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  • Experience: Some previous work-related skill, knowledge, or experience is usually needed. For example, a teller would benefit from experience working directly with the public.
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    source: Occupational Information Network: Ambulance Drivers and Attendants, Except Emergency Medical Technicians  updated December 2005
     


    Schools
    offering instructional programs related to Ambulance Drivers and Attendants, Except Emergency Medical Technicians
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      Related Instructional Programs
     
    • Emergency Care Attendant (EMT Ambulance).
     
     Search for schools offering these programs at
     
     
     
    source: National Center for Education Statistics 2000 Classification of Instructional Programs .
     


    Other Resources
    for Ambulance Drivers and Attendants, Except Emergency Medical Technicians
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  • Labor Exchange Information
  • A source for occupational characteristics, such as age, gender, race, and years of education and an alternative source for occupational wage rates. Limited to people looking for jobs and the jobs advertised through VDOL Vermont Job Link.
  • Look for statewide information over the latest 12 months for Ambulance Drivers and Attendants, Except Emergency Medical Technicians.
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  • Occupational Outlook Handbook
  • No handbook information for this occupation.
     
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    Related Occupations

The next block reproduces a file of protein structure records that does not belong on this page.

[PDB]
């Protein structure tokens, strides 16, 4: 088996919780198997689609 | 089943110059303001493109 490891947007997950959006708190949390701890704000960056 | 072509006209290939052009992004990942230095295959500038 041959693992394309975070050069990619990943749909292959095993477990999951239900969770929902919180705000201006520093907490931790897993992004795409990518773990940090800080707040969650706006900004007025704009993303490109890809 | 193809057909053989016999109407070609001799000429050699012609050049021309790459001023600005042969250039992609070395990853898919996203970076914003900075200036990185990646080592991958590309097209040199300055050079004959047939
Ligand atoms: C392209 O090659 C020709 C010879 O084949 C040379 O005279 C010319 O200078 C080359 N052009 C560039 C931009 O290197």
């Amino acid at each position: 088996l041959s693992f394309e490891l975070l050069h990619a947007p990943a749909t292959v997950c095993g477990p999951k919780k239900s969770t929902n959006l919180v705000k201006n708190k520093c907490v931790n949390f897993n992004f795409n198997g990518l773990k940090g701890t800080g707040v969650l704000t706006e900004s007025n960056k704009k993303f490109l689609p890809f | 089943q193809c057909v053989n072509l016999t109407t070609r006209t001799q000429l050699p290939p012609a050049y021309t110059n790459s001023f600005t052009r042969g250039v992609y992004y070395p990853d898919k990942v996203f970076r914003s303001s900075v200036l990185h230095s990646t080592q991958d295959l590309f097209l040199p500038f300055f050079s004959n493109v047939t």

Occupations with skill requirements similar to Ambulance Drivers and Attendants, Except Emergency Medical Technicians
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  • Animal Control Workers
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  • Bus Drivers, School or Special Client
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  • Bus Drivers, Transit and Intercity
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  • Dental Assistants
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  • Home Health Aides
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  • Personal Care Aides
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  • Subway and Streetcar Operators
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  • Transportation Attendants, Except Flight Attendants
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  • Veterinary Assistants and Laboratory Animal Caretakers
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    source: Occupational Information Network: Ambulance Drivers and Attendants, Except Emergency Medical Technicians 
     

     
     
     
    Vermont.gov State of Vermont Department of Labor